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Keeneland forms partnership with West Virginia resort

MORGANTOWN, W.Va. (AP) - The Greenbrier is forming a long-term
partnership with Keeneland, a Kentucky racetrack and thoroughbred
auction house, to offer cross-promotions that executives said
Wednesday should benefit both businesses and their well-heeled
Greenbrier owner Jim Justice called Keeneland's global
reputation "unparalleled" and said the partnership is part of his
ongoing efforts to attract more guests and make the White Sulphur
Springs resort "the ultimate destination."
"It's two fine institutions that share a value system -
appreciating the finer things - coming together for each other's
patrons' benefits," said Keeneland Chief Executive Nick Nicholson.
"... When you purchase a million-dollar horse or when you win our
top races, we're going to send you to The Greenbrier."
The properties will work to ensure guests of The Greenbrier have
easy ways to get to Lexington and take part in sporting activities
there, Nicholson said. For starters, the cross-promotions will
include premium seating and other perks for Greenbrier guests who
attend Keeneland's spring and fall races.
"There will be a lot of things we think of through the years,"
Nicholson said. "We look at this as a long-term alliance."
The announcement comes two weeks before the opening of the
Casino Club at The Greenbrier, an 89,000-square-foot underground
gambling parlor set to debut July 2 with a black-tie dinner and a
Lionel Ritchie concert. The casino offers roulette, blackjack,
baccarat, craps, three-card poker and Texas hold 'em, plus 320 slot
machines. The private Greenbrier Royale room is for high rollers.
Justice, who bought the resort out of bankruptcy last year for
$20.1 million, hopes the casino will help restore profitability and
the coveted five-star Mobil Travel Guide rating The Greenbrier lost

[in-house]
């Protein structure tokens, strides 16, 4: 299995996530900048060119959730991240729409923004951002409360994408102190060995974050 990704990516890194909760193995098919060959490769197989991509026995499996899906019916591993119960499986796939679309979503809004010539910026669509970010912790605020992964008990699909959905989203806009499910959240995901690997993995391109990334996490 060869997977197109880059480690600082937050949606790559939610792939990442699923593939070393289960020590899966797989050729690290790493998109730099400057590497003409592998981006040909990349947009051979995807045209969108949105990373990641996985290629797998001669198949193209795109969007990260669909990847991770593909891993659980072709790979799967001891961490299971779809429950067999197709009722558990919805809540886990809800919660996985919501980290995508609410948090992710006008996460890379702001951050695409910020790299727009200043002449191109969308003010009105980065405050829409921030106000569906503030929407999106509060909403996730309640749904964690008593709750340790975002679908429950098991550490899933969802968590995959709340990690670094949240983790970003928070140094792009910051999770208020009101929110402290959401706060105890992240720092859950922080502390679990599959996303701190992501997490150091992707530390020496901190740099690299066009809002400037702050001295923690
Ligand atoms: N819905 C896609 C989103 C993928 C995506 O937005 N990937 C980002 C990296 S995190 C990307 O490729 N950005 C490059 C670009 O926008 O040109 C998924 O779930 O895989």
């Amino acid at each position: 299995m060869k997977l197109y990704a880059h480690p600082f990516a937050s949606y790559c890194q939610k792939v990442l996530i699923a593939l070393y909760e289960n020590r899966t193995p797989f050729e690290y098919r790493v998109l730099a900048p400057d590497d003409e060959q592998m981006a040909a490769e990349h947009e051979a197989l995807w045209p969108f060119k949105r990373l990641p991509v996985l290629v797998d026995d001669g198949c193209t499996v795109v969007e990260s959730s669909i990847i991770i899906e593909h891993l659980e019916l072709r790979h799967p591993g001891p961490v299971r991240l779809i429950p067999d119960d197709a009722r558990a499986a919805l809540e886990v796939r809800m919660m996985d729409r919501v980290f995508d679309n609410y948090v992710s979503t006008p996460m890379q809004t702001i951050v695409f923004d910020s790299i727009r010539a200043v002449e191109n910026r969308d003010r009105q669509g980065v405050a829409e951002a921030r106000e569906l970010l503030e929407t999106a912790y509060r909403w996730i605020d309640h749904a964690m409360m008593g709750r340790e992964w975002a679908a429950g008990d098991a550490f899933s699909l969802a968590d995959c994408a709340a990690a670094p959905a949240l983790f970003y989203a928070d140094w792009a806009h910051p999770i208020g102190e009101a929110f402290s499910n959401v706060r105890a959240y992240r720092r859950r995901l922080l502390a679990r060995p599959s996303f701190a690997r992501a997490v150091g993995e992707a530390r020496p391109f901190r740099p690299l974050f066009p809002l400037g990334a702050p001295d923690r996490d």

in 2000.
Keeneland has provided historic memorabilia for the casino's
equestrian-themed lounge, Twelve Oaks.
The Greenbrier is a National Historic Landmark that has hosted
presidents, kings and luxury travelers from around the world since
1778. It has 721 rooms, including 96 guest and estate houses, as
well as three championship golf courses and a 40,000-square-foot
Keeneland, a 75-year-old racetrack, is home to the world's
largest thoroughbred auction company. It regularly sells horses
worth tens or hundreds of thousands of dollars, and its September
Yearling event is billed as the world's largest horse sale. The
921-acre complex also hosts meetings of horsemen from around the
world twice a year.
"The last few sales, we have sold horses to people from 50
different countries," Nicholson said. "When you fly here from
around the world and you've accomplished your business goals,
frequently you want to see other parts of the region. You want a
period of rest and relaxation after the intensity of the sale, and
I can't think of a better place for that than The Greenbrier."

(Copyright 2010 by The Associated Press. All Rights Reserved.)

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